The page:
The de­ci­sion to grant free­dom to the state gov­ern­ments as re­gards the scrap­ping of 'No De­ten­tion Pol­icy' was in league with the rec­om­men­da­tions of the T.S.R. Subra­ma­nium Com­mit­tee which was formed by the gov­ern­ment to sug­gest re­forms in the ed­u­ca­tion sec­tor. The Com­mit­tee in its June 2016 re­port high­lighted the glar­ing la­cu­nae in the ex­ist­ing sys­tem which have led to the de­te­ri­o­ra­tion of the qual­ity of ed­u­ca­tion that is be­ing im­parted to the 33 crore stu­dents till the ele­men­tary level. The rec­om­men­da­tions in­cluded that the 'No De­ten­tion Pol­icy' should be con­tin­ued till the class V. But for the up­per ele­men­tary level, the Com­mit­tee sug­gested that the sys­tem of de­ten­tion should be re­stored sub­ject to the re­me­dial coach­ing for the weaker stu­dents. It also sought for two ex­tra chances for the stu­dents to clear the ex­am­i­na­tion for reach­ing the next stan­dard. It also ad­vo­cated the op­tion of the on-de­mand ex­am­i­na­tion for the higher classes. The pro­posed amend­ments are be­ing seen as vi­tal panacea for the ail­ing ed­u­ca­tion sys­tem in which the stu­dents suf­fered from poor com­mu­ni­ca­tion and learn­ing abil­i­ties.


The Union Gov­ern­ment has re­cently de­cided to give the free­dom to the state gov­ern­ments to de­cide as re­gards the scrap­ping the 'No De­ten­tion Pol­icy'. The pol­icy has led to dis­mal learn­ing skills and low ac­count­abil­ity of the teach­ers to­wards the stu­dents. The step is seen as a start­ing point for the in­tro­duc­tion of the 'New Ed­u­ca­tion Pol­icy' for im­prov­ing the ele­men­tary ed­u­ca­tion level. The abo­li­tion of the pol­icy will help in ad­dress­ing the prob­lem of poor un­der­stand­ing lev­els and will foster healthy com­pe­ti­tion amongst the stu­dents. It will also pre­pare the stu­dents for the tougher en­trance ex­am­i­na­tions which they need to face af­ter the se­nior sec­ondary level in or­der to se­cure ad­mis­sion into col­leges. The need of the hour is to change that present sys­tem of No De­ten­tion for the ben­e­fit of the pupils and lay stress on ba­sic un­der­stand­ing of con­cepts in or­der to train the stu­dents for tougher chal­lenges ahead in their lives.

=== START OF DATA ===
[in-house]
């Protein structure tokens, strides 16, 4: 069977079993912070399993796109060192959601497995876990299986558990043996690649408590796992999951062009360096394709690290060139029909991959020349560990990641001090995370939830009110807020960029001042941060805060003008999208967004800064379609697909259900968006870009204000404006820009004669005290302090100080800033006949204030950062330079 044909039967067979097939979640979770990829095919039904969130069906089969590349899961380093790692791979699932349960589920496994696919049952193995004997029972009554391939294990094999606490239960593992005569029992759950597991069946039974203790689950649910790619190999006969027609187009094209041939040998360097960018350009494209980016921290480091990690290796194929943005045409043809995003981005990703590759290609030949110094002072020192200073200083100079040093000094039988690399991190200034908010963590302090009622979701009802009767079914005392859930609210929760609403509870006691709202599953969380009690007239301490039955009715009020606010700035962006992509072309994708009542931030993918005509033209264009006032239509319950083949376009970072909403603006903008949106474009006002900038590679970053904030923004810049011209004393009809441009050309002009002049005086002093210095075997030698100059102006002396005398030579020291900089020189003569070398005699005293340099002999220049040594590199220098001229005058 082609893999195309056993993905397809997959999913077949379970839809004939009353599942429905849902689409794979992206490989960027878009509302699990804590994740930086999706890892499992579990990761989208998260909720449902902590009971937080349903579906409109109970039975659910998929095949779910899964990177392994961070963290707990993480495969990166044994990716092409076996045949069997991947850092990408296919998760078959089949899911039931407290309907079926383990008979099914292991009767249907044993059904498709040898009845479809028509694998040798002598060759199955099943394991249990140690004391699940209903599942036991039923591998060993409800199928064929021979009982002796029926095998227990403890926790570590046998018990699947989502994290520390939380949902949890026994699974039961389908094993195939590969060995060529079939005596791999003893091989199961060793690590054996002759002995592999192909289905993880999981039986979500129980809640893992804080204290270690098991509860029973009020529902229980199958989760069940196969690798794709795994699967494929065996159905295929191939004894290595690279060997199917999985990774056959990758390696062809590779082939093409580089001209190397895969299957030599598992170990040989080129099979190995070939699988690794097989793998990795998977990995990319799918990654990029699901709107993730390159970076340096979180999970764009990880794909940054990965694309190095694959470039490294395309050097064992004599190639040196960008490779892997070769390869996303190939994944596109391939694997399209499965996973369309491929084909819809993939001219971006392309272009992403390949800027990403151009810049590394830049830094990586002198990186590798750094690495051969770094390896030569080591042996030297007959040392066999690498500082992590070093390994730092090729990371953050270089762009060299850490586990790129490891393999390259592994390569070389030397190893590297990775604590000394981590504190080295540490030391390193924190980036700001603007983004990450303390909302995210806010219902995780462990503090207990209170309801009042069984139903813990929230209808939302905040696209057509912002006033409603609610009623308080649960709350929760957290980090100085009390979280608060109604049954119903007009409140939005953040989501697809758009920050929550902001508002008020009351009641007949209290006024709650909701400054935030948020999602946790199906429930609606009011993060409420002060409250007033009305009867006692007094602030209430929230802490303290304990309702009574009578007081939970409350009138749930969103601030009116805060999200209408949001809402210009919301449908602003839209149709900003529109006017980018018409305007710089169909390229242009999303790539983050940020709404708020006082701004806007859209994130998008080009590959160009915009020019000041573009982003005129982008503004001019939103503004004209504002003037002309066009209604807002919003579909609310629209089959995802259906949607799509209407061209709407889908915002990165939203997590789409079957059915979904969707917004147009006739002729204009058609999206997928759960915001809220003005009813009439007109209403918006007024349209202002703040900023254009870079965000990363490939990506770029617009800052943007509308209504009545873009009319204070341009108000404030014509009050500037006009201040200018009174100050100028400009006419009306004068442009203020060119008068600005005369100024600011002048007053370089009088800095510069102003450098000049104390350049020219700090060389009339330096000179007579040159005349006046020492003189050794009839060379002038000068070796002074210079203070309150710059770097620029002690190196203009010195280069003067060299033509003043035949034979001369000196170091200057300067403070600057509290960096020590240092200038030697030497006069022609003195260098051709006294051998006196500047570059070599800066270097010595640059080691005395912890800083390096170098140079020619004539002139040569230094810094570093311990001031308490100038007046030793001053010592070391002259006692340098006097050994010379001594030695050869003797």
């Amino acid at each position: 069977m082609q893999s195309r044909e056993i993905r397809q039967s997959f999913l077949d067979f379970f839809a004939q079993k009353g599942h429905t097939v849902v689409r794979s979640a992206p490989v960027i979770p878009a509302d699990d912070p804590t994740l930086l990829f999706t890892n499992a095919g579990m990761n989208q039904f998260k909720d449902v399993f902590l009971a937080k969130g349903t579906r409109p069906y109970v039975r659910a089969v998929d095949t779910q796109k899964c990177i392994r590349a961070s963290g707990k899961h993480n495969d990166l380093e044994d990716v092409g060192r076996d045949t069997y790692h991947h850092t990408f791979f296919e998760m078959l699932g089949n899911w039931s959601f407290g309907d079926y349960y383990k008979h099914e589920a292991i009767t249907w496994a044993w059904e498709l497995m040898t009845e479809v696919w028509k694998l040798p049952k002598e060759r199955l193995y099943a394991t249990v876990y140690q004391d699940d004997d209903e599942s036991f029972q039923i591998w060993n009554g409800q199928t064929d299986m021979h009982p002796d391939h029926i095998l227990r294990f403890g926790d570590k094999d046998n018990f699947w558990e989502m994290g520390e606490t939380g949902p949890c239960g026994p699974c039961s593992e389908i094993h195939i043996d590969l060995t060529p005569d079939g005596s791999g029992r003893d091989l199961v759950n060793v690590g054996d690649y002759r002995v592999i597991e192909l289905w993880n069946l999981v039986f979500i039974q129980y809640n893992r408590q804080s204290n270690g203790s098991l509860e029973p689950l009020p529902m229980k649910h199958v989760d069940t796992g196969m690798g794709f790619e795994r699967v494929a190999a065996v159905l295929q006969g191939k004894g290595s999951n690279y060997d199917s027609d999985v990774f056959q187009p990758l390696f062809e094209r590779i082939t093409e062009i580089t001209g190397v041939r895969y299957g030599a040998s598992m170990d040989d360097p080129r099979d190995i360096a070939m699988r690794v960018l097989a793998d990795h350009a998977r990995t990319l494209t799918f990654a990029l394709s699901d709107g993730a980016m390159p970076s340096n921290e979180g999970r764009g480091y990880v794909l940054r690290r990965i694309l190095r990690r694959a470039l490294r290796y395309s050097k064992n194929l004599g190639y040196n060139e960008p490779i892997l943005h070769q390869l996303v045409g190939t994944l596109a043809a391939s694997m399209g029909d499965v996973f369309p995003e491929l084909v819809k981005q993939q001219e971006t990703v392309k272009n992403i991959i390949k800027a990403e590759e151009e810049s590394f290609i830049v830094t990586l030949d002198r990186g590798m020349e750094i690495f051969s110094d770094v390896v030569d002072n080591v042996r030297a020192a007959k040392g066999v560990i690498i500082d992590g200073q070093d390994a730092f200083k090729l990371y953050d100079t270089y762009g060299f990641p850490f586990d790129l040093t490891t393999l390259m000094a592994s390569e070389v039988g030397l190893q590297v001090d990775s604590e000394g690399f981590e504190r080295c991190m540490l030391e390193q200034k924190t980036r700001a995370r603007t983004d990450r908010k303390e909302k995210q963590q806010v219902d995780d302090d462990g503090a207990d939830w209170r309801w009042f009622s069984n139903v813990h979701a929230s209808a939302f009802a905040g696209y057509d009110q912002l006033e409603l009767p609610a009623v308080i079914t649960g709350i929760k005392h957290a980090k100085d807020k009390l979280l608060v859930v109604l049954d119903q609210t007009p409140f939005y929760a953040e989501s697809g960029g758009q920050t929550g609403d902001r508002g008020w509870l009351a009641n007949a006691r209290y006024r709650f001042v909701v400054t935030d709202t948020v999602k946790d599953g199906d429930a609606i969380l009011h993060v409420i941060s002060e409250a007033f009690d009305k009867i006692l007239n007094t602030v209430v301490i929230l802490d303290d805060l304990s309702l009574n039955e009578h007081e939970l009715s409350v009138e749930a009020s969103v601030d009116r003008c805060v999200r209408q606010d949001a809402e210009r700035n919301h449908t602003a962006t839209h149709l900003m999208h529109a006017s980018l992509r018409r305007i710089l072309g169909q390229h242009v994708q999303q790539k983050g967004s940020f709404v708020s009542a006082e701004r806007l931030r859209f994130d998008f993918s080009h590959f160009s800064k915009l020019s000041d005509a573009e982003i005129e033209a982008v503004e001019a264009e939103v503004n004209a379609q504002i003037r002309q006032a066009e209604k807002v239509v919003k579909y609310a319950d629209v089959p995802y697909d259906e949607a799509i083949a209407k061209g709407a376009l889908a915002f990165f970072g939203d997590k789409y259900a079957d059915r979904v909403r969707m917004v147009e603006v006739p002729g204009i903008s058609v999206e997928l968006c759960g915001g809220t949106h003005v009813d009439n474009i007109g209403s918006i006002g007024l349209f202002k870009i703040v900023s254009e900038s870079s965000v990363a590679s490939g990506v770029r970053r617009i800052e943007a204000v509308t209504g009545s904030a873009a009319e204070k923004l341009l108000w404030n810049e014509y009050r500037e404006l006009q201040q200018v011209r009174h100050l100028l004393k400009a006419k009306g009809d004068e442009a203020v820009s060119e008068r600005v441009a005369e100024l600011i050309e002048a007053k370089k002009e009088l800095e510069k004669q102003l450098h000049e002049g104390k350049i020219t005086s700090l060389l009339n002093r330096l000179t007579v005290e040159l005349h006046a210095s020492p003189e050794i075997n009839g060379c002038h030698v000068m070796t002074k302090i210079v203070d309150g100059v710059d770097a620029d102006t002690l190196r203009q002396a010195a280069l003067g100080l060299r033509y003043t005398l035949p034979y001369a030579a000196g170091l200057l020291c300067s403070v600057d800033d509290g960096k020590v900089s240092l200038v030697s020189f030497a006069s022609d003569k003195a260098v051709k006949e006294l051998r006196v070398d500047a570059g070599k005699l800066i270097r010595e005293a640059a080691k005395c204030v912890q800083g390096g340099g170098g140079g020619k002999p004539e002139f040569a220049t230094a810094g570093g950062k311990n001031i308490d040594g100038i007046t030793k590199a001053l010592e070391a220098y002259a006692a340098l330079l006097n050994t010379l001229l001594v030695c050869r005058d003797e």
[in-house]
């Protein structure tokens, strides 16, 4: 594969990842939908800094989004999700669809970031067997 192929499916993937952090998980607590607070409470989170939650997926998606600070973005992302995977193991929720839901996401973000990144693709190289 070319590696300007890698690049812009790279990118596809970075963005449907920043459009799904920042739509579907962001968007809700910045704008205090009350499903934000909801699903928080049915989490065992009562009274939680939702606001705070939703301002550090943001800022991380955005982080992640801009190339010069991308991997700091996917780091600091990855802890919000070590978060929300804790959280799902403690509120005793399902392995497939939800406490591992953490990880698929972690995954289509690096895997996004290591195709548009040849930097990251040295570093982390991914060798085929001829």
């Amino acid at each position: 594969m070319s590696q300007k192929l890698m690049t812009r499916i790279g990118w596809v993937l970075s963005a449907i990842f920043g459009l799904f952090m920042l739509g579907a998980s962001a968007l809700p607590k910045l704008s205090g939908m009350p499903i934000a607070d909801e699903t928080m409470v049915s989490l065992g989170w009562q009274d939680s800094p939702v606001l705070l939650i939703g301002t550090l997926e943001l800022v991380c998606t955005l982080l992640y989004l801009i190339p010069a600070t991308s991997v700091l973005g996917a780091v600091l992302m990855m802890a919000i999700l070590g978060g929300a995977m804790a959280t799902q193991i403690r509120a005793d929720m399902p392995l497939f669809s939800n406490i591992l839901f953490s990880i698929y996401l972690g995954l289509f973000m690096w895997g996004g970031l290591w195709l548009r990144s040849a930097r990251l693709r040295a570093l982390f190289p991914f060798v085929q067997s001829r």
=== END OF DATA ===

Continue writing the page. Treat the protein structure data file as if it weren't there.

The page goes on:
Newspapers in English

Newspapers from India

© PressReader. All rights reserved.